Snapshot Grid for Western USA - Highest Point Reached

Diana Neff-Estrada's Ascents by Year/Place

Links for other Grid Types:Use Meters Color Ranges
  Highest Peak Climbed    Most Prominent Peak Climbed    Most Isolated Peak Climbed    Most Vertical Gain Hiked    Highest Climber-Defined Quality    Top Ascents in all Categories  
Links for other Regional Divisions:
  Eastern USA - States    North America/World Hybrid    Europe - Countries    Europe/World Hybrid    


1993  Δ Cuyamaca  Δ Pikes   
1994        Δ Black Elk
1995       Δ North Sandia 
1996       Δ Taylor 
1998Δ Beacon RockΔ Angels Rest       
1999Δ DogΔ Paulina       
2000Δ HamiltonΔ SaddleΔ San Antonio      
2001  Δ San Gorgonio      
2002  Δ WhitneyΔ Charleston  Δ Aspen  
2003  Δ San Gorgonio   Δ Cherum  
2004  Δ Lassen   Δ Humphreys  
2005Δ Constitution Δ White Mountain      
2006  Δ San Gorgonio      
2007  Δ LangleyΔ Buck  Δ Wasson  
2008  Δ TomΔ Boundary     
2009Δ Defiance Δ GoodeΔ Turtlehead     
2010 Δ Bald ButteΔ Gould      
2011Δ Goat Δ White Mountain      
2012Δ Tiffany Δ CirqueΔ Wheeler     
2013  Δ Keynot      
2014Δ Little Annapurna Δ Lamarck      
2015  Δ Whitney   Δ Hayden  
2016Δ Pickett Δ Morgan      
2017Δ Tyee Δ San GorgonioΔ Arc Dome     
2018  Δ Peak 10605Δ RoseΔ Medicine Bow  Δ CapulinΔ Panorama Point
2019  Δ TahquitzΔ Peavine     
2020Δ LookoutΔ Carroll RimΔ EagleΔ Liberty     
2021Δ SlateΔ MiddleΔ BaldΔ Griffith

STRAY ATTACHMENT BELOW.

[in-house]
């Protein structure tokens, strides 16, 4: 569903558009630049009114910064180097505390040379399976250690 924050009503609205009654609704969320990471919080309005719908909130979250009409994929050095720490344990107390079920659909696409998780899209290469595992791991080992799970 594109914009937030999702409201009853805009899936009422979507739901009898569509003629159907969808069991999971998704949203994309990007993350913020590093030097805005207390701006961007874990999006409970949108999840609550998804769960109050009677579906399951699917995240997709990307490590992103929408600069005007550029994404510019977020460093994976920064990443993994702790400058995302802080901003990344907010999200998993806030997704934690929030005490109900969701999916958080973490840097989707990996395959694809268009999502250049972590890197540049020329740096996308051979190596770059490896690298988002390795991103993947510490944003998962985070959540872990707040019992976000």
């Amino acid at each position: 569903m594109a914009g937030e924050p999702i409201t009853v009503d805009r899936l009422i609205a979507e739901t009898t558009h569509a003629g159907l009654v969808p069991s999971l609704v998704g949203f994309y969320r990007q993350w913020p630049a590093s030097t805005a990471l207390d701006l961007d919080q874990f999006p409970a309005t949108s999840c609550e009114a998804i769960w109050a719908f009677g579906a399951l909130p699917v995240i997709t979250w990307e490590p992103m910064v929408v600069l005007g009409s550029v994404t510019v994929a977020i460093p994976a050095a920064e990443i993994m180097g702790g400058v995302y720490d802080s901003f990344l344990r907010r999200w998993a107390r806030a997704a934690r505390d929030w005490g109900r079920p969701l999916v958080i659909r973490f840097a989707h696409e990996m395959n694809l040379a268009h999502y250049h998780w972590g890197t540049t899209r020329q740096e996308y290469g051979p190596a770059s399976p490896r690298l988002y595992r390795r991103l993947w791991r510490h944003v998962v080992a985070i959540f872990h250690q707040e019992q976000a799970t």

Legend for Color Coding

20,000 feet or more
14,000 to 19,999 feet
10,000 to 13,999 feet
5,000 to 9,999 feet
2,000 to 4,999 feet
Below 2,000 ft

About the Snapshot Year-Month Grid

General Considerations:

  • "-X" after a peak name means an unsuccessful ascent, for example "Rainier-X".
  • A parenthetical name is a non-summit goal hike, for example, "(Snow Lake Hike)" or "(Rainier)".
  • The Δ triangle symbol is a hyperlink to the detailed Ascent Page for that ascent. The peak name is a link to the Peak Page for that peak.
  • The color of the cell shows how high, prominent, isolated, or high-quality the peak/ascent is, and the color ranges are shown in the legend to the left.
  • If the color is based on altitude, prominence, or vertical gain, you can switch between meters-based ranges or feet-based ranges. These are set up to be generally equivalent.

This grid comes in seven "flavors", each one showing a different "top" peak for a month. The flavors or categories are:

  1. Highest Point Reached. Can be an unsucessful attempt or non-summit goal hike.
  2. Highest Peak Climbed. Sometimes not the same as highest point, if that point was an unsuccessful ascent or a non-summit goal hike.
  3. Most Prominent Peak climbed. Note that many peaks in the database do not yet have a prominence value.
  4. Most Isolated Peak climbed. Isolation values may not be 100% accurate, since most are cacluated to nearest higher peak in the database.
  5. Peak with most vertical gain hiked. Note that many climbers do not enter vertical gain information on their ascents. Also, if several summits are grouped in a "trip", then the total gain for all ascents in that trip is assigned to the trip high point.
  6. Peak with the highest "Quality" value--this is a subjective number from 1-10 given by the climber. Note that many climbers have not given any of their ascents quality numbers.
  7. Finally, "Top Ascents in All Categories", which shows, for each month, the unique peaks from all the 6 other categories. In many cases, one or two peaks will be the leader in the 6 categories, since often the highest peak climbed for a month is also the highest point reached, the most prominent peak, and the one with the most gain. But in some cases several peaks may appear for a month.

Notes on Regions:

  • The "ND->TX" column includes 6 states: ND, SD, NE, KS, OK, and TX.

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